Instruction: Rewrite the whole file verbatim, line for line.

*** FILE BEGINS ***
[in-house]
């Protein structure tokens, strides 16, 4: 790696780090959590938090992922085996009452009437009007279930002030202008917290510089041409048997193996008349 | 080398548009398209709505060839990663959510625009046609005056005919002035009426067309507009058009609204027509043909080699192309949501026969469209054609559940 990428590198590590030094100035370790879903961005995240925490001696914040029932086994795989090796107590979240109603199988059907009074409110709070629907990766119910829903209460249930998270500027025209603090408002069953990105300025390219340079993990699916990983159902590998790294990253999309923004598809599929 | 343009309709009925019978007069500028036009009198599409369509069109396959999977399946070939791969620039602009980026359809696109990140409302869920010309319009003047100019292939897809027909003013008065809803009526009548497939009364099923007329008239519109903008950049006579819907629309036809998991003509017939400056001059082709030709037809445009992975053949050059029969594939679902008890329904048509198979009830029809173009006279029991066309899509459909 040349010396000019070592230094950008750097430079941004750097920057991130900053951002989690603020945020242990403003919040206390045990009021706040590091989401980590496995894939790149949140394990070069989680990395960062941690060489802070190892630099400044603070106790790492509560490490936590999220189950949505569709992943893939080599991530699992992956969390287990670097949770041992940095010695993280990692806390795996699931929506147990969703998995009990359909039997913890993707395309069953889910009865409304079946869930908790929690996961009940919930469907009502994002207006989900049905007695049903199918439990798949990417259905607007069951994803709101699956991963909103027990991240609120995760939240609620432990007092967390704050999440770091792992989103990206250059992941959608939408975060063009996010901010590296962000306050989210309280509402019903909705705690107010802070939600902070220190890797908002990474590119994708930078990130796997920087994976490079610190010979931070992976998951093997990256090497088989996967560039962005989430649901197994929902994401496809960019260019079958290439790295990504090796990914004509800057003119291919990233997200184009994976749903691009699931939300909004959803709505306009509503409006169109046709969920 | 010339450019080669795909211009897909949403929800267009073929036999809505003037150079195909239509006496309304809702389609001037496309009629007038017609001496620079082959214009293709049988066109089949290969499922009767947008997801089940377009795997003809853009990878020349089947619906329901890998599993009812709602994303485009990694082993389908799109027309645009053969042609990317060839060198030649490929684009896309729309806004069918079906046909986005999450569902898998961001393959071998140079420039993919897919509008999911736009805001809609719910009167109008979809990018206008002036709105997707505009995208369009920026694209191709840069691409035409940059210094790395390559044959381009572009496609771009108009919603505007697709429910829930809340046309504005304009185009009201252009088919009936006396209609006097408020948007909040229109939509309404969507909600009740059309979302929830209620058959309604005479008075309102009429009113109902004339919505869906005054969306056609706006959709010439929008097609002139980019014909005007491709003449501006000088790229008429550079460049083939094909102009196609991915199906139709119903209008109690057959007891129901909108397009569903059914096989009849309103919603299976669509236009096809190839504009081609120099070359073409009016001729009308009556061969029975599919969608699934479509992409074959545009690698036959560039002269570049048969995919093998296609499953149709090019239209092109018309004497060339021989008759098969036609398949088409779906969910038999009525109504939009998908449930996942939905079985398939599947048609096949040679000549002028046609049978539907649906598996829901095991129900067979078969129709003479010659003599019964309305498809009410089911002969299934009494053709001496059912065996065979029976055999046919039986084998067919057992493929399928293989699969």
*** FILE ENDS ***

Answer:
[in-house]
């Protein structure tokens, strides 16, 4: 790696780090959590938090992922085996009452009437009007279930002030202008917290510089041409048997193996008349 | 080398548009398209709505060839990663959510625009046609005056005919002035009426067309507009058009609204027509043909080699192309949501026969469209054609559940 990428590198590590030094100035370790879903961005995240925490001696914040029932086994795989090796107590979240109603199988059907009074409110709070629907990766119910829903209460249930998270500027025209603090408002069953990105300025390219340079993990699916990983159902590998790294990253999309923004598809599929 | 343009309709009925019978007069500028036009009198599409369509069109396959999977399946070939791969620039602009980026359809696109990140409302869920010309319009003047100019292939897809027909003013008065809803009526009548497939009364099923007329008239519109903008950049006579819907629309036809998991003509017939400056001059082709030709037809445009992975053949050059029969594939679902008890329904048509198979009830029809173009006279029991066309899509459909 040349010396000019070592230094950008750097430079941004750097920057991130900053951002989690603020945020242990403003919040206390045990009021706040590091989401980590496995894939790149949140394990070069989680990395960062941690060489802070190892630099400044603070106790790492509560490490936590999220189950949505569709992943893939080599991530699992992956969390287990670097949770041992940095010695993280990692806390795996699931929506147990969703998995009990359909039997913890993707395309069953889910009865409304079946869930908790929690996961009940919930469907009502994002207006989900049905007695049903199918439990798949990417259905607007069951994803709101699956991963909103027990991240609120995760939240609620432990007092967390704050999440770091792992989103990206250059992941959608939408975060063009996010901010590296962000306050989210309280509402019903909705705690107010802070939600902070220190890797908002990474590119994708930078990130796997920087994976490079610190010979931070992976998951093997990256090497088989996967560039962005989430649901197994929902994401496809960019260019079958290439790295990504090796990914004509800057003119291919990233997200184009994976749903691009699931939300909004959803709505306009509503409006169109046709969920 | 010339450019080669795909211009897909949403929800267009073929036999809505003037150079195909239509006496309304809702389609001037496309009629007038017609001496620079082959214009293709049988066109089949290969499922009767947008997801089940377009795997003809853009990878020349089947619906329901890998599993009812709602994303485009990694082993389908799109027309645009053969042609990317060839060198030649490929684009896309729309806004069918079906046909986005999450569902898998961001393959071998140079420039993919897919509008999911736009805001809609719910009167109008979809990018206008002036709105997707505009995208369009920026694209191709840069691409035409940059210094790395390559044959381009572009496609771009108009919603505007697709429910829930809340046309504005304009185009009201252009088919009936006396209609006097408020948007909040229109939509309404969507909600009740059309979302929830209620058959309604005479008075309102009429009113109902004339919505869906005054969306056609706006959709010439929008097609002139980019014909005007491709003449501006000088790229008429550079460049083939094909102009196609991915199906139709119903209008109690057959007891129901909108397009569903059914096989009849309103919603299976669509236009096809190839504009081609120099070359073409009016001729009308009556061969029975599919969608699934479509992409074959545009690698036959560039002269570049048969995919093998296609499953149709090019239209092109018309004497060339021989008759098969036609398949088409779906969910038999009525109504939009998908449930996942939905079985398939599947048609096949040679000549002028046609049978539907649906598996829901095991129900067979078969129709003479010659003599019964309305498809009410089911002969299934009494053709001496059912065996065979029976055999046919039986084998067919057992493929399928293989699969």